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Foil board and wave kite

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Jzh_perth
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Foil board and wave kite

Postby Jzh_perth » Mon Feb 16, 2015 10:11 am

I'm new to foiling, I've bought the Liquid Force Foil Fish, after 4 sessions or so I'm starting to string runs of 100m or so up on the foil on my natural stance. Switch is not so good.

The most successful days have been in lighter conditions and a large Flysurfer - ie 10-12 knots and a Speed 4 15m.

Today the wind was a little stronger, say 14-16 knots and I thought I'd use my 8m BWS wave kite as was too strong for the Flysurfer. I felt like I'd gone backwards big time, kept crashing to windward, stalling the kite, just a real mess. Just could not get going with any consistency. As I was about to call it quits, a guy on the beach offered me a fly of his 2015 North Rebel - 10m.

Suddenly I was back up and foiling again, stringing runs together, happy days.

My question is was it the size of the kite, or style of the kite that made the difference. I'm surprised how much difference 2m made, but it was dramatic. Should a wave kite work on a hydrofoil, or do they depower too much at the edge of the window to be effective ?

Any input would be much appreciated.

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Peter_Frank
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Re: Foil board and wave kite

Postby Peter_Frank » Mon Feb 16, 2015 12:34 pm

Jzh_perth wrote:I'm new to foiling, I've bought the Liquid Force Foil Fish, after 4 sessions or so I'm starting to string runs of 100m or so up on the foil on my natural stance. Switch is not so good.

The most successful days have been in lighter conditions and a large Flysurfer - ie 10-12 knots and a Speed 4 15m.

Today the wind was a little stronger, say 14-16 knots and I thought I'd use my 8m BWS wave kite as was too strong for the Flysurfer. I felt like I'd gone backwards big time, kept crashing to windward, stalling the kite, just a real mess. Just could not get going with any consistency. As I was about to call it quits, a guy on the beach offered me a fly of his 2015 North Rebel - 10m.

Suddenly I was back up and foiling again, stringing runs together, happy days.

My question is was it the size of the kite, or style of the kite that made the difference. I'm surprised how much difference 2m made, but it was dramatic. Should a wave kite work on a hydrofoil, or do they depower too much at the edge of the window to be effective ?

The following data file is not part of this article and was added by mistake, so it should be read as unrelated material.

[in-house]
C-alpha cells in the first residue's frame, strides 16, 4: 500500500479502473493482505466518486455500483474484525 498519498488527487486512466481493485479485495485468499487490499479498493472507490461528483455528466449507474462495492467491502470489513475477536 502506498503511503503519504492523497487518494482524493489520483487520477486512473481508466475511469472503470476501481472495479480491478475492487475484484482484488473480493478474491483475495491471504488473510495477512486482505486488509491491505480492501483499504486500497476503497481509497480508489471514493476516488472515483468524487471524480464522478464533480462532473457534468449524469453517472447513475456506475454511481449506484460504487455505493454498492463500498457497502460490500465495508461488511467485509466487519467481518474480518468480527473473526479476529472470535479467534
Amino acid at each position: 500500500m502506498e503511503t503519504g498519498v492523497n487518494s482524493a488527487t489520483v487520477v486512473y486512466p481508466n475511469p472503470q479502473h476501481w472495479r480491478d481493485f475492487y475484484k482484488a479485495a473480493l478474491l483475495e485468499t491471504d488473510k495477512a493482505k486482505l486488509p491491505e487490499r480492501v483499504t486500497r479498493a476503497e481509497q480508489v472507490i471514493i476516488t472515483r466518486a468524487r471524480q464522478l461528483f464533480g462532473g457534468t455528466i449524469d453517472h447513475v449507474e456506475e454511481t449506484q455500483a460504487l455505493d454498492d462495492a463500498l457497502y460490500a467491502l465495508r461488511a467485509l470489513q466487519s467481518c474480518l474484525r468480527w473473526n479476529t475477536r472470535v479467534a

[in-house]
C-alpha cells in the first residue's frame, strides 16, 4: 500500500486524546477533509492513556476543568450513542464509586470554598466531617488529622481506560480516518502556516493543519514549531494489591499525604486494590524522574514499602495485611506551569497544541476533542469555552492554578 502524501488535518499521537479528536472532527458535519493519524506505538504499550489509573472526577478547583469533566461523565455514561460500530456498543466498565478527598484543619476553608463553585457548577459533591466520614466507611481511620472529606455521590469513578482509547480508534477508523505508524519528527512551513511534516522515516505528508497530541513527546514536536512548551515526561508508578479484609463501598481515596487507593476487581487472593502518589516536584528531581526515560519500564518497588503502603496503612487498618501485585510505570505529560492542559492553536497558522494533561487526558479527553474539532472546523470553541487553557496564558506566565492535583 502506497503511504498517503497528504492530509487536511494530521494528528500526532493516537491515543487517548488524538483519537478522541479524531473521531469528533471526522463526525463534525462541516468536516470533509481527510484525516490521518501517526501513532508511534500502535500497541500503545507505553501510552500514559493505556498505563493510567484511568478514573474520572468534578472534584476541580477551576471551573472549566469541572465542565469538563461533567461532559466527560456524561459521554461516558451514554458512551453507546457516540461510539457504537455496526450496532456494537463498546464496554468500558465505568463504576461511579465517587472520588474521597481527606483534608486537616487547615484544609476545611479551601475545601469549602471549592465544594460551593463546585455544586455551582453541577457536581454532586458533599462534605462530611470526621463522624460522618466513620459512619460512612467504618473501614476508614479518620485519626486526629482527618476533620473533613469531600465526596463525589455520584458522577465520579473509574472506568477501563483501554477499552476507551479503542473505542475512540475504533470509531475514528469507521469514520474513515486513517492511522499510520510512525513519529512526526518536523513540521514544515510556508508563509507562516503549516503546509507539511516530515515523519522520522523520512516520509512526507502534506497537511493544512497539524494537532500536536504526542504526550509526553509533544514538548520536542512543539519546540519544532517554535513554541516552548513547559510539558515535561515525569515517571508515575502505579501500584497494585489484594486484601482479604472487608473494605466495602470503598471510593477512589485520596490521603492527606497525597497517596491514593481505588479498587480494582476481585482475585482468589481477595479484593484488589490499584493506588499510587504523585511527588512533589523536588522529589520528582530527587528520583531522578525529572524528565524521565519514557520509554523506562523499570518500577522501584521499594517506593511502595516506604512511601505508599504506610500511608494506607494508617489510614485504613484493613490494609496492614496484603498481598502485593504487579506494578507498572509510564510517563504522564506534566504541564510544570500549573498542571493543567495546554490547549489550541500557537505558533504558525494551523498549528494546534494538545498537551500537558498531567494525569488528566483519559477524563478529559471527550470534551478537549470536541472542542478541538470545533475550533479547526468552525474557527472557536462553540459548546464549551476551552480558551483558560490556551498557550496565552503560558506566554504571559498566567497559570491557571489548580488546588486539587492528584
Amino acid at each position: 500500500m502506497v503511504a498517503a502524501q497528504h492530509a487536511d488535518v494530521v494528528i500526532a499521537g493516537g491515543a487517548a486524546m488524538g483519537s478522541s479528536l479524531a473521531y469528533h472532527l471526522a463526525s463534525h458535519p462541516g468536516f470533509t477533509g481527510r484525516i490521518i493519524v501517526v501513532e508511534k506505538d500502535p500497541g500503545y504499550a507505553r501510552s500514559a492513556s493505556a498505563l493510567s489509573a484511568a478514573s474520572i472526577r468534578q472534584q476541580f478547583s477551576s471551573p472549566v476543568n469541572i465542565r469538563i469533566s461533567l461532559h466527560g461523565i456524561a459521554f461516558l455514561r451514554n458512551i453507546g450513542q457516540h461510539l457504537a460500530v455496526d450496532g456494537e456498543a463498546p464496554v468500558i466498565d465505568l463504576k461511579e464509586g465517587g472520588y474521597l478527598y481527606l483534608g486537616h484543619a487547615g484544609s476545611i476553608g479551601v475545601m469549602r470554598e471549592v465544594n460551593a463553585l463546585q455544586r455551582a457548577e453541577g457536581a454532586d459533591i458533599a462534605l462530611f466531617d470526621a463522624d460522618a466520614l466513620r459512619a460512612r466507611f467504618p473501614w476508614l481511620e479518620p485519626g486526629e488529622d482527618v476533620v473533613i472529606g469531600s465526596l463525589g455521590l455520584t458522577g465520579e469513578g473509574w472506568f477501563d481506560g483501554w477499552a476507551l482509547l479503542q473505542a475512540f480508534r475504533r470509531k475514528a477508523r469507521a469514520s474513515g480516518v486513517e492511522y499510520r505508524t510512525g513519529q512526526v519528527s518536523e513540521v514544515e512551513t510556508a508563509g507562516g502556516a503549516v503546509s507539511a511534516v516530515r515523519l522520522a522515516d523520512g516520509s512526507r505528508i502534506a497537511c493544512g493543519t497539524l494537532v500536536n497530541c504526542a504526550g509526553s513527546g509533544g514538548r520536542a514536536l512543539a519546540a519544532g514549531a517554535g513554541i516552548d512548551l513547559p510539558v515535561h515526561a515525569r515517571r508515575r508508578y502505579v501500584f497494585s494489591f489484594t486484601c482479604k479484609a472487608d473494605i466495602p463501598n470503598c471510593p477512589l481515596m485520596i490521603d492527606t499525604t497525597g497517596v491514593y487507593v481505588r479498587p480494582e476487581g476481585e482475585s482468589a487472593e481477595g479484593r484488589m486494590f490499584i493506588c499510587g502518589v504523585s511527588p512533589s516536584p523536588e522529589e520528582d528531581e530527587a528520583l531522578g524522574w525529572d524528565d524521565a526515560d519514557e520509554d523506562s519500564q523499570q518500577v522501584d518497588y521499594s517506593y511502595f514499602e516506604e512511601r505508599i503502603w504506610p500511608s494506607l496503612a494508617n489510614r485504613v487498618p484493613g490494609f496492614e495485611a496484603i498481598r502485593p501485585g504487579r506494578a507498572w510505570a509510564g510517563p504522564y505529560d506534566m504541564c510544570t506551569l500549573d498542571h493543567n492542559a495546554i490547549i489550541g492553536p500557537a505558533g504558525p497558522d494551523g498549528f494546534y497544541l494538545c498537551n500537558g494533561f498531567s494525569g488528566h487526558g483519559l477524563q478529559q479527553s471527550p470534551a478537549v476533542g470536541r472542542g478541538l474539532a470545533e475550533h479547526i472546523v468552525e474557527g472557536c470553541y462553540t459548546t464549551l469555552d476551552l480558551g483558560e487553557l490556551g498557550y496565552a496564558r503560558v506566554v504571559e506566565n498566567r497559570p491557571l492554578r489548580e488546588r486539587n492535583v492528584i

Any input would be much appreciated.
Your experiences are just as I think all of us have experienced.

Firstly, a depower wave kite works IMO better on a hydrofoil, when learning - everything is easier.
For going upwind or downwind racing, and as soon as you got some consistency in your riding, you can use ANY kite, and some will prefer kites that does not sit as deep :thumb:

When learning, you want some pull in the lines, to support you :naughty:
This is why you choose a big kite the first times.

This is also why you can not ride downwind, as you have no pull to lean against - so a really difficult balance, especially when new and in waves :cry:

When you get more experience, you will find that you can ride with a really really small kite - smaller than you want or need, but no problem.
This is great for lulls, or if the wind dies you can still ride home.

But I know the exact feeling you describe - taking a small kite out in more wind, and as such it has sufficient pull to get you foiling, but EVERYTHING is way more difficult - you will fall because you dont have anything to lean against, and you will stall the kite trying to support yourself from falling.


So kitechoice is even more important when learning, NOT too small, better too big initially.

When you get the hang of it later, you will probably be able to ride with both too big and too small a kite (I prefer the latter, but i am mostly into carving and turning/waves, and not racing).

Generally, for all kite sizes: Depower the kite a bit !
The sweetspot where they work and feel right, compared to a TT or Waveboard, is somewhat more depowered than usually.

If you try to ride with the same trim as on your other boards, you will find the kites backstalling and being a PITA all the time, slowing down, not mowing, not pulling as you choke them, especially when jibing or riding against the kite :-?

This also means you wont backstall the kite as easily.

So try to use the right kitesize when learning, and IF out with a too small kite - resist the urge to get it to pull by pulling the bar :naughty:
Better to balance the board, and fly the kite a bit depowered up and down if an extreme lull.

It wont take long till you find out yourself, and can ride easy with a (too) small kite :rollgrin:

8) PF

Jzh_perth
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Re: Foil board and wave kite

Postby Jzh_perth » Mon Feb 16, 2015 1:16 pm

thanks Peter_Frank,

What you have written makes perfect sense - I had little pull in the lines, found myself sheeted in hard against the chicken loop fighting to stay upright, had little to no trim on the depower strap - basically doing all the things I know not to do when riding my regular boards !

Thanks for the quick & informative reply, you've given me lots of valuable information to consider for next time.

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Re: Foil board and wave kite

Postby IanNJ » Mon Feb 16, 2015 2:15 pm

Hey man. Im right there with you... I have only used three different brand/models. Ozone reo, LF envy and solo. I find the the Solo is hands down the best choice for me at 86kg/190lbs. I also ride the Foil Fish.